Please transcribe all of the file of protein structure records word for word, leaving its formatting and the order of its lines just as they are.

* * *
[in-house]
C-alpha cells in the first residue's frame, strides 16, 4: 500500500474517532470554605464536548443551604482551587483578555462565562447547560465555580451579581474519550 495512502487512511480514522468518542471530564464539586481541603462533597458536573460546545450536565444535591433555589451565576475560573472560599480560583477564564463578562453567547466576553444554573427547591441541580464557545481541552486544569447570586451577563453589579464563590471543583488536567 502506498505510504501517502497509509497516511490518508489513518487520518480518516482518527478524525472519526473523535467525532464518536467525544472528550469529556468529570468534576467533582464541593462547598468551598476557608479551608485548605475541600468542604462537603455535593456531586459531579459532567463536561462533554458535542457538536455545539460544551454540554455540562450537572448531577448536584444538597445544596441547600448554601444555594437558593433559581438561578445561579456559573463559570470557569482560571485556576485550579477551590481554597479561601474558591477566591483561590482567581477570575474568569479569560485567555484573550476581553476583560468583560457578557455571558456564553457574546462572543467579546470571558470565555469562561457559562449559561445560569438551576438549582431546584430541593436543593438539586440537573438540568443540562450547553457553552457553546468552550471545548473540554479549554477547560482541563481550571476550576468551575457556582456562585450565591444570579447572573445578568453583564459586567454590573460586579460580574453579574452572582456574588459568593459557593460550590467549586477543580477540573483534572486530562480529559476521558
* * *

[in-house]
C-alpha cells in the first residue's frame, strides 16, 4: 500500500474517532470554605464536548443551604482551587483578555462565562447547560465555580451579581474519550 495512502487512511480514522468518542471530564464539586481541603462533597458536573460546545450536565444535591433555589451565576475560573472560599480560583477564564463578562453567547466576553444554573427547591441541580464557545481541552486544569447570586451577563453589579464563590471543583488536567 502506498505510504501517502497509509497516511490518508489513518487520518480518516482518527478524525472519526473523535467525532464518536467525544472528550469529556468529570468534576467533582464541593462547598468551598476557608479551608485548605475541600468542604462537603455535593456531586459531579459532567463536561462533554458535542457538536455545539460544551454540554455540562450537572448531577448536584444538597445544596441547600448554601444555594437558593433559581438561578445561579456559573463559570470557569482560571485556576485550579477551590481554597479561601474558591477566591483561590482567581477570575474568569479569560485567555484573550476581553476583560468583560457578557455571558456564553457574546462572543467579546470571558470565555469562561457559562449559561445560569438551576438549582431546584430541593436543593438539586440537573438540568443540562450547553457553552457553546468552550471545548473540554479549554477547560482541563481550571476550576468551575457556582456562585450565591444570579447572573445578568453583564459586567454590573460586579460580574453579574452572582456574588459568593459557593460550590467549586477543580477540573483534572486530562480529559476521558